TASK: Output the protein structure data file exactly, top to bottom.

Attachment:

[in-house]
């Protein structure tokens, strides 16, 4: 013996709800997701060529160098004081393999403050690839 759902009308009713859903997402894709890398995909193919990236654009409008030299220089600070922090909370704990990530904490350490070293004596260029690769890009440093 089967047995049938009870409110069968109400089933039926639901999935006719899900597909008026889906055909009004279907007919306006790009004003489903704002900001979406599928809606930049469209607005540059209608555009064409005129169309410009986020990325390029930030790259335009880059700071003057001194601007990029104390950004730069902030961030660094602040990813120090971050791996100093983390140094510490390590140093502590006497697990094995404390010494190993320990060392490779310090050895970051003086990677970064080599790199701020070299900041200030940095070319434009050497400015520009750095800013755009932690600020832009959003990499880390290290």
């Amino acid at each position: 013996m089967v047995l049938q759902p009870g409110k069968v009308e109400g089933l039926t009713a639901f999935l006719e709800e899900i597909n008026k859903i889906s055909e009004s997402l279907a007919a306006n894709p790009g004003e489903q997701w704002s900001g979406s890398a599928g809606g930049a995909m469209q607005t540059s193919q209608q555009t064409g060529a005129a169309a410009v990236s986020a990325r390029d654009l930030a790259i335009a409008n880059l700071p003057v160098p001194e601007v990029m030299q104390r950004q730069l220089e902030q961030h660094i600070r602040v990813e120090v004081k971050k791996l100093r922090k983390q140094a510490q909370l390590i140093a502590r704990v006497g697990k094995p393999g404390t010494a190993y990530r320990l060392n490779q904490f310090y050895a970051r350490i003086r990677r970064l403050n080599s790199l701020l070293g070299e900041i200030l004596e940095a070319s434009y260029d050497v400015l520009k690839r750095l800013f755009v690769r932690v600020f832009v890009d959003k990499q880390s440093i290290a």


[in-house]
């Protein structure tokens, strides 16, 4: 013996709800997701060529160098004081393999403050690839 759902009308009713859903997402894709890398995909193919990236654009409008030299220089600070922090909370704990990530904490350490070293004596260029690769890009440093 089967047995049938009870409110069968109400089933039926639901999935006719899900597909008026889906055909009004279907007919306006790009004003489903704002900001979406599928809606930049469209607005540059209608555009064409005129169309410009986020990325390029930030790259335009880059700071003057001194601007990029104390950004730069902030961030660094602040990813120090971050791996100093983390140094510490390590140093502590006497697990094995404390010494190993320990060392490779310090050895970051003086990677970064080599790199701020070299900041200030940095070319434009050497400015520009750095800013755009932690600020832009959003990499880390290290």
């Amino acid at each position: 013996m089967v047995l049938q759902p009870g409110k069968v009308e109400g089933l039926t009713a639901f999935l006719e709800e899900i597909n008026k859903i889906s055909e009004s997402l279907a007919a306006n894709p790009g004003e489903q997701w704002s900001g979406s890398a599928g809606g930049a995909m469209q607005t540059s193919q209608q555009t064409g060529a005129a169309a410009v990236s986020a990325r390029d654009l930030a790259i335009a409008n880059l700071p003057v160098p001194e601007v990029m030299q104390r950004q730069l220089e902030q961030h660094i600070r602040v990813e120090v004081k971050k791996l100093r922090k983390q140094a510490q909370l390590i140093a502590r704990v006497g697990k094995p393999g404390t010494a190993y990530r320990l060392n490779q904490f310090y050895a970051r350490i003086r990677r970064l403050n080599s790199l701020l070293g070299e900041i200030l004596e940095a070319s434009y260029d050497v400015l520009k690839r750095l800013f755009v690769r932690v600020f832009v890009d959003k990499q880390s440093i290290a």